• 82.1 percent were property offenders (burglary (81.8%), larceny/motor vehicle theft (84.1%), fraud/forgery (77.0%), other (83.6%));
  • 76.9 percent were drug offenders (possession (78.3%), trafficking (75.4%), other (78.1%)).
  • 73.6% were public order offenders (weapons (79.5%), driving under the influence (59.9%), other (77.9%)).

Ironically, violent crimes made up a terribly high-low of 71.3% for re-offenders (homicide (51.2%), murder (47.9%), non-negligent manslaughter (55.7%), negligent manslaughter (53.0%), rape/sexual assault (60.1%), robbery (77.0%), assault (77.1%), other (70.4%)). Not so favorable for me, statistically, is that the second highest recidivism rates for violent crime types, were for robbery (the category armed bank robbery would fall within). Favorable for me, is that the lowest recidivism rates for those released in the age-related category, were “40 and older,” of which I will be when released. However, those numbers do not concern me because I know I fall within the minority category of prisoners who received treatment for the underlying cause of what lead to prison: drug addiction and mental illness. Had all of those released prisoners who had dual disorders been treated for such issues (an estimated 42.5% of well over 2,000,000 prisoners), those numbers would not be so staggering.

Let us assume that what Mr. Curie said is true (“[W]e know if these inmates recover from the disorders, they’re unlikely to repeat crimes”). Hypothetically, if ten percent of those released inmates had received treatment for dual disorders, which resulted in them not committing more crimes, then the money saved by the criminal justice system would amount to lots of dollars. Those savings could be applied to cover the cost of revamping correctional systems with additional psychiatrists, psychologists, and addiction specialists needed to help solve part of a major problem in this nation: Mass Incarceration. Ponder that concept! People going to prison and actually being helped to become productive members of society when released, due to treatment received for the problems that lead them to prison, rather than them becoming another tax liability when they commit more crimes and ultimately return to prison or die.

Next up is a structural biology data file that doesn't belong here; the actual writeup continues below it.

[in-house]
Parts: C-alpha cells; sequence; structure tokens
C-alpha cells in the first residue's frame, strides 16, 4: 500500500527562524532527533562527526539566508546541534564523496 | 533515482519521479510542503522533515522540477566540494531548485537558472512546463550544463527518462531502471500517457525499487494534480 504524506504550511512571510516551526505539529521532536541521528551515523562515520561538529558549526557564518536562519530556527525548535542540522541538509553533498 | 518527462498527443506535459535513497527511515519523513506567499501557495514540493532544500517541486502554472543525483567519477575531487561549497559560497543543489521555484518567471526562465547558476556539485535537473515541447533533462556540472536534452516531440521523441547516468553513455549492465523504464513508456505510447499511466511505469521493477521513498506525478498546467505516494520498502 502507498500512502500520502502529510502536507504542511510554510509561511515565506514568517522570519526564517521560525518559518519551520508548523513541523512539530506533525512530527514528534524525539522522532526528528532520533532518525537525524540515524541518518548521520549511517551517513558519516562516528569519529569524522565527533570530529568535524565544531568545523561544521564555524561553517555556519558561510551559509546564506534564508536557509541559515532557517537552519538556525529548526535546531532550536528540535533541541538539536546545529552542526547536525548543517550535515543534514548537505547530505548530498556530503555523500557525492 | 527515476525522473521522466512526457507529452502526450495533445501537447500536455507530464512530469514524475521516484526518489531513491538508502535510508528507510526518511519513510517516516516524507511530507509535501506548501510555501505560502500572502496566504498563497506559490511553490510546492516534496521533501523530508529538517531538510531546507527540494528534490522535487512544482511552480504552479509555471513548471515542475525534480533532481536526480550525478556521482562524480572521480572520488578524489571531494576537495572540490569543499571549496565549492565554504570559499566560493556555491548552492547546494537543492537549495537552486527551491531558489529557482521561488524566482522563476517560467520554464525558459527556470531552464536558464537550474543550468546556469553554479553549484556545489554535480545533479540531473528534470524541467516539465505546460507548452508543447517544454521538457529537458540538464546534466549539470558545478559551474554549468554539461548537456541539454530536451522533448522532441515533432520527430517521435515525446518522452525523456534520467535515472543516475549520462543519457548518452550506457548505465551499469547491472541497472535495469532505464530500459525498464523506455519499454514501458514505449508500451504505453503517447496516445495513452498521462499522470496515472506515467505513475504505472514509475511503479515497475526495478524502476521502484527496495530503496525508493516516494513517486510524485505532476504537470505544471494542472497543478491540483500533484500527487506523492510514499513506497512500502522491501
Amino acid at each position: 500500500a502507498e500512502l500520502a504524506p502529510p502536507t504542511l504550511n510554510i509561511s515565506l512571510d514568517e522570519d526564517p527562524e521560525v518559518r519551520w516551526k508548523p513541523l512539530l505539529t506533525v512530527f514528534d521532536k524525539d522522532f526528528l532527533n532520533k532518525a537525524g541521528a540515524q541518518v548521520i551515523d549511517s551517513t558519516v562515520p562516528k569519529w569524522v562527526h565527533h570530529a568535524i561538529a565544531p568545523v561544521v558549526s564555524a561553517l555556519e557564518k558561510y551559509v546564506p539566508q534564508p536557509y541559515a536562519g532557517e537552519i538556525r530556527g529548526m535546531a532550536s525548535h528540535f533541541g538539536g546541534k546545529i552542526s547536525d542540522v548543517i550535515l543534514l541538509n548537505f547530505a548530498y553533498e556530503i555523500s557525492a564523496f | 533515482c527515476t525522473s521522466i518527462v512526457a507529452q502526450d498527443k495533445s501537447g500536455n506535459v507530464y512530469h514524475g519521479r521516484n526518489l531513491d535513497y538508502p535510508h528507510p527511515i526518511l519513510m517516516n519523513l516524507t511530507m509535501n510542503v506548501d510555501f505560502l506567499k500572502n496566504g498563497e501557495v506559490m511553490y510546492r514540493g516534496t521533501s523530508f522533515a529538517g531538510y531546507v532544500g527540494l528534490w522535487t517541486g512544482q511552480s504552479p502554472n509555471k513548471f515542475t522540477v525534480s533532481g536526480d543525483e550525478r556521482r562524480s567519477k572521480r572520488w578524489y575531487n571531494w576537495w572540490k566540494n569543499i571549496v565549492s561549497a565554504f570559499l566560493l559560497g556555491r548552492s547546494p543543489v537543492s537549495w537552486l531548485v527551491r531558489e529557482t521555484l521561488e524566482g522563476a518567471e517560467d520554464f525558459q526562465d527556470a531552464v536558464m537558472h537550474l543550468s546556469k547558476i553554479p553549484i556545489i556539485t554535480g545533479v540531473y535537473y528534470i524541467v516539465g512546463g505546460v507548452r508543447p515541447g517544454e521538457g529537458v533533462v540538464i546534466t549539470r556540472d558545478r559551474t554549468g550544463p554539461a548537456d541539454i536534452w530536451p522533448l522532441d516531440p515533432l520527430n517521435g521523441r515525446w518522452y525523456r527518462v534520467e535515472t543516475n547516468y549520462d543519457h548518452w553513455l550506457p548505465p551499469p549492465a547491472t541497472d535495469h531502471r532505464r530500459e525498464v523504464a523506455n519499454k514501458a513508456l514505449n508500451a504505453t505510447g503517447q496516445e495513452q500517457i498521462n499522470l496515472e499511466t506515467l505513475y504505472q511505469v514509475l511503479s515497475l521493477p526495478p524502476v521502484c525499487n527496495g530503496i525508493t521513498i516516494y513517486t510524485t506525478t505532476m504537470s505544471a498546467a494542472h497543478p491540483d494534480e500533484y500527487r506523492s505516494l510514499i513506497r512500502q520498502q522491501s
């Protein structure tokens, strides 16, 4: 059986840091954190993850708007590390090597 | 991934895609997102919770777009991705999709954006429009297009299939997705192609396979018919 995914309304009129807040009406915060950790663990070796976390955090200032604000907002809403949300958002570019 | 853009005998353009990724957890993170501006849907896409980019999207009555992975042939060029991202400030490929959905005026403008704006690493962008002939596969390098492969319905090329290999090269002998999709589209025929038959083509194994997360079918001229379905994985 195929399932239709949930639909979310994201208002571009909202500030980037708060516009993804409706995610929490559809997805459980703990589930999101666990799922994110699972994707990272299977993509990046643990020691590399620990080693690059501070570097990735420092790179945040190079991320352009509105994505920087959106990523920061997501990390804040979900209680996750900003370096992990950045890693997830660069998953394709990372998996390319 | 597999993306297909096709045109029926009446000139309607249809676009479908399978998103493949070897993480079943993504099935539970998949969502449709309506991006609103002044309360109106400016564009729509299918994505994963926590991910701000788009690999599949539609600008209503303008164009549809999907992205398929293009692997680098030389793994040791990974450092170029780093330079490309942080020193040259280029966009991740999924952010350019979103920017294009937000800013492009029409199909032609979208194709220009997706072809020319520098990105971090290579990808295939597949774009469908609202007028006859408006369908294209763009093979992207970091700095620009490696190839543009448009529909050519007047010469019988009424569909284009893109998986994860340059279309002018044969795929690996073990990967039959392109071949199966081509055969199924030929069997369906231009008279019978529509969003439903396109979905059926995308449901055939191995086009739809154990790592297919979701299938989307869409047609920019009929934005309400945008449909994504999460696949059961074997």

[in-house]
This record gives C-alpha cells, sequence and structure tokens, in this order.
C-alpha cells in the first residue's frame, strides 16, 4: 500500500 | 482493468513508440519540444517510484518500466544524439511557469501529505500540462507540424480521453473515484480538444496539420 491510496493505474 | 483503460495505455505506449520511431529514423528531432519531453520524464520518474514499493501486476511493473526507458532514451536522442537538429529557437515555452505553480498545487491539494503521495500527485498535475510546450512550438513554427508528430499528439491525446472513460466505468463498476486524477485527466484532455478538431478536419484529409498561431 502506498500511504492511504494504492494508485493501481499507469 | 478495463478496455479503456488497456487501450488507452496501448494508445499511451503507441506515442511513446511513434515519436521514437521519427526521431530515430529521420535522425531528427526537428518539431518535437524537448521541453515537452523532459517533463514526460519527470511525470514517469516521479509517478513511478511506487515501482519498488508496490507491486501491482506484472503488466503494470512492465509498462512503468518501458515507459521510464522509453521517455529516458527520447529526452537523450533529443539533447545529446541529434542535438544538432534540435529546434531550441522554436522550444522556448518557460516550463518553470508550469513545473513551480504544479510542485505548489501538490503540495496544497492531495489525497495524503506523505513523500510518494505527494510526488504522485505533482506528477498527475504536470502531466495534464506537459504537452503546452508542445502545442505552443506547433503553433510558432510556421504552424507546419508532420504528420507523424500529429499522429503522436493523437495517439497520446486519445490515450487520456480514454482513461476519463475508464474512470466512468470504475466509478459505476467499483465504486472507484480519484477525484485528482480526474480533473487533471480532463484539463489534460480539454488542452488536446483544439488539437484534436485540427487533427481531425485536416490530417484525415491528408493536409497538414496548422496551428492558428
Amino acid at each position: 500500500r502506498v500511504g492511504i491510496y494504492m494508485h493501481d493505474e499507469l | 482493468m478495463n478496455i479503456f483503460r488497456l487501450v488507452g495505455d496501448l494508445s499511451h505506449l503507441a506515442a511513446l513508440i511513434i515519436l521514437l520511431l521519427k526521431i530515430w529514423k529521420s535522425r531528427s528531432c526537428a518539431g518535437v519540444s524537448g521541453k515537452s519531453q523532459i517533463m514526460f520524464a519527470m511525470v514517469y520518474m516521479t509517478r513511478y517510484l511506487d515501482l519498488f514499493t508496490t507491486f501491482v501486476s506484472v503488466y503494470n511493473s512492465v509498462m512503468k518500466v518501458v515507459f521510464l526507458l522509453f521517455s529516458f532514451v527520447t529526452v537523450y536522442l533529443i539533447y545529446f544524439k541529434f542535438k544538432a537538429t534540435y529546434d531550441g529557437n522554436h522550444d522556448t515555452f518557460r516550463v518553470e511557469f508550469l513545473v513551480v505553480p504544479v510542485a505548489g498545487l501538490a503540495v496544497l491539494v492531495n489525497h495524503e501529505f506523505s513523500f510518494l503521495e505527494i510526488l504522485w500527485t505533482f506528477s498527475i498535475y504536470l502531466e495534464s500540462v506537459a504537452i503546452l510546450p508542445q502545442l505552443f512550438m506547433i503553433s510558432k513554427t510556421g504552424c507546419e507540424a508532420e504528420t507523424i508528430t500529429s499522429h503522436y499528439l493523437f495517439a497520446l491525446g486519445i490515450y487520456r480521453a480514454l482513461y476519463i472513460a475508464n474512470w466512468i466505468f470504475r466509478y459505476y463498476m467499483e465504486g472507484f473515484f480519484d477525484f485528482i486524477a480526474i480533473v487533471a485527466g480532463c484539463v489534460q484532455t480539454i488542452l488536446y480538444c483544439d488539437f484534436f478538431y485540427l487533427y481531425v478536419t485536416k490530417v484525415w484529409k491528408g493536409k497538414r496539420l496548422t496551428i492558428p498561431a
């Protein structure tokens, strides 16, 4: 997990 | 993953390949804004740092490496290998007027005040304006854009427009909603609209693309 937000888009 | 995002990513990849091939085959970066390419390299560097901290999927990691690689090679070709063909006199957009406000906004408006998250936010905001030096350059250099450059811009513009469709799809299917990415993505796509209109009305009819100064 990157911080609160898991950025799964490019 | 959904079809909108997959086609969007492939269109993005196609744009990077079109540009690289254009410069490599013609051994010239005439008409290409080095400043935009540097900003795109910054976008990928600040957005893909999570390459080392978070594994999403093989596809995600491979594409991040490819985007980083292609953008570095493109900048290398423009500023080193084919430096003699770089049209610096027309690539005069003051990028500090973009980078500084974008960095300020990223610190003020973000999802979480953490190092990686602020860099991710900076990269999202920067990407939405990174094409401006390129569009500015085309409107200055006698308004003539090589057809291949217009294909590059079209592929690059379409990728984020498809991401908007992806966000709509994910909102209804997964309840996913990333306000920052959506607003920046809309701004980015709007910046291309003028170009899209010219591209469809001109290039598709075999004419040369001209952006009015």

In considering the number of prisoners in the United States, using 2,000,000 as a base figure, and $25,000.00 as the cost of incarceration to accommodate for the lower cost of housing healthier prisoners in state and privately owned prisons, if 85% of the 2,000,000 prisoners have an addiction problem, that is 1.7 million prisoners. If 42.5% of that 1.7 million have an underlying mental disorder, then that would be 722,500 prisoners who suffer from an addiction problem and an underlying mental disorder. If twenty percent of that 722,500 asked for and received treatment, that would be 144,500 people who were treated and would be “unlikely to repeat crimes.” If Mr. Curie is correct, and I believe he is, the following numbers that I use would be much higher, and would amount to more savings for taxpayers (additional funds to apply toward associated cost for providing treatment).

Again, using a modest $25,000.00 as the annual cost of incarceration, if ONLY ten percent (72,500) of the 722,500 of prisoners with dual disorders were treated, released, and did not commit other crimes; taxpayers would save $1,806,250,000.00, each year. And that doesn’t include all of the money saved from not having to pay for re-arrest, jail time, and prosecution of recidivists, or any other hidden costs of incarceration. The money saved would pay for thousands of psychiatrists, psychologists, and drug treatment specialists. As a bonus, hiring treatment personnel would reduce unemployment figures. Nor do the numbers put a dollar value on citizens spared the expense of becoming a victim of the recidivists.